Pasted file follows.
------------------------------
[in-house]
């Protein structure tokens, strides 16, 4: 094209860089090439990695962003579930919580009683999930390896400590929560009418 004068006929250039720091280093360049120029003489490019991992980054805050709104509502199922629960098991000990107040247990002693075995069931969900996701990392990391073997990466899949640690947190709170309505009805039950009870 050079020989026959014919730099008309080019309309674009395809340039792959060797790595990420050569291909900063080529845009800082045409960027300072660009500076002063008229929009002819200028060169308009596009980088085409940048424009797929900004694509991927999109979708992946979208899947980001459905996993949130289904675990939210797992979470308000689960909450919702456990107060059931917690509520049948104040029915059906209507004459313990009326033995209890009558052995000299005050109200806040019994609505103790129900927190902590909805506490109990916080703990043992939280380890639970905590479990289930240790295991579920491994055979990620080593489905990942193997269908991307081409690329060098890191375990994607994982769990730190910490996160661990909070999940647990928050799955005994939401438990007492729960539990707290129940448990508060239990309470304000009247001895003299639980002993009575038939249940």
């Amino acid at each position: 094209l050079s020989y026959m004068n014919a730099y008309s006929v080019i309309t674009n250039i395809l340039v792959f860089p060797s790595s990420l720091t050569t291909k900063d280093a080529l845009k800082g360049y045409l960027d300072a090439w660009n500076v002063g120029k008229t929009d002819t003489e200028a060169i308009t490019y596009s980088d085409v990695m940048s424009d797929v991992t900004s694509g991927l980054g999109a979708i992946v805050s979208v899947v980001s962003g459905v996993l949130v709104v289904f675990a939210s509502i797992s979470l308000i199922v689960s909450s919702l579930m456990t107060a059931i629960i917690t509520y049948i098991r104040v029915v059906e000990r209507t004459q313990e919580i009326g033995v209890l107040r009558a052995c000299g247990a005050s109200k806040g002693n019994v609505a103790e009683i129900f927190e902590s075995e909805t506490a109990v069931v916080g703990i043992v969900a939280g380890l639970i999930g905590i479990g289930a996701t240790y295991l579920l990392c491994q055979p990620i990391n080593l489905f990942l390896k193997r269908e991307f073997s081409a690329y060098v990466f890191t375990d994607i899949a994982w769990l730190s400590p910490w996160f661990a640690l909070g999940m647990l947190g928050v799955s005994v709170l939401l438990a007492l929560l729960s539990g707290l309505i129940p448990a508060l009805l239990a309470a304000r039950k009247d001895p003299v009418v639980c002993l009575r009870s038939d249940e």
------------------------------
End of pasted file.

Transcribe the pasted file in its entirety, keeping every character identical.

[in-house]
């Protein structure tokens, strides 16, 4: 094209860089090439990695962003579930919580009683999930390896400590929560009418 004068006929250039720091280093360049120029003489490019991992980054805050709104509502199922629960098991000990107040247990002693075995069931969900996701990392990391073997990466899949640690947190709170309505009805039950009870 050079020989026959014919730099008309080019309309674009395809340039792959060797790595990420050569291909900063080529845009800082045409960027300072660009500076002063008229929009002819200028060169308009596009980088085409940048424009797929900004694509991927999109979708992946979208899947980001459905996993949130289904675990939210797992979470308000689960909450919702456990107060059931917690509520049948104040029915059906209507004459313990009326033995209890009558052995000299005050109200806040019994609505103790129900927190902590909805506490109990916080703990043992939280380890639970905590479990289930240790295991579920491994055979990620080593489905990942193997269908991307081409690329060098890191375990994607994982769990730190910490996160661990909070999940647990928050799955005994939401438990007492729960539990707290129940448990508060239990309470304000009247001895003299639980002993009575038939249940």
């Amino acid at each position: 094209l050079s020989y026959m004068n014919a730099y008309s006929v080019i309309t674009n250039i395809l340039v792959f860089p060797s790595s990420l720091t050569t291909k900063d280093a080529l845009k800082g360049y045409l960027d300072a090439w660009n500076v002063g120029k008229t929009d002819t003489e200028a060169i308009t490019y596009s980088d085409v990695m940048s424009d797929v991992t900004s694509g991927l980054g999109a979708i992946v805050s979208v899947v980001s962003g459905v996993l949130v709104v289904f675990a939210s509502i797992s979470l308000i199922v689960s909450s919702l579930m456990t107060a059931i629960i917690t509520y049948i098991r104040v029915v059906e000990r209507t004459q313990e919580i009326g033995v209890l107040r009558a052995c000299g247990a005050s109200k806040g002693n019994v609505a103790e009683i129900f927190e902590s075995e909805t506490a109990v069931v916080g703990i043992v969900a939280g380890l639970i999930g905590i479990g289930a996701t240790y295991l579920l990392c491994q055979p990620i990391n080593l489905f990942l390896k193997r269908e991307f073997s081409a690329y060098v990466f890191t375990d994607i899949a994982w769990l730190s400590p910490w996160f661990a640690l909070g999940m647990l947190g928050v799955s005994v709170l939401l438990a007492l929560l729960s539990g707290l309505i129940p448990a508060l009805l239990a309470a304000r039950k009247d001895p003299v009418v639980c002993l009575r009870s038939d249940e």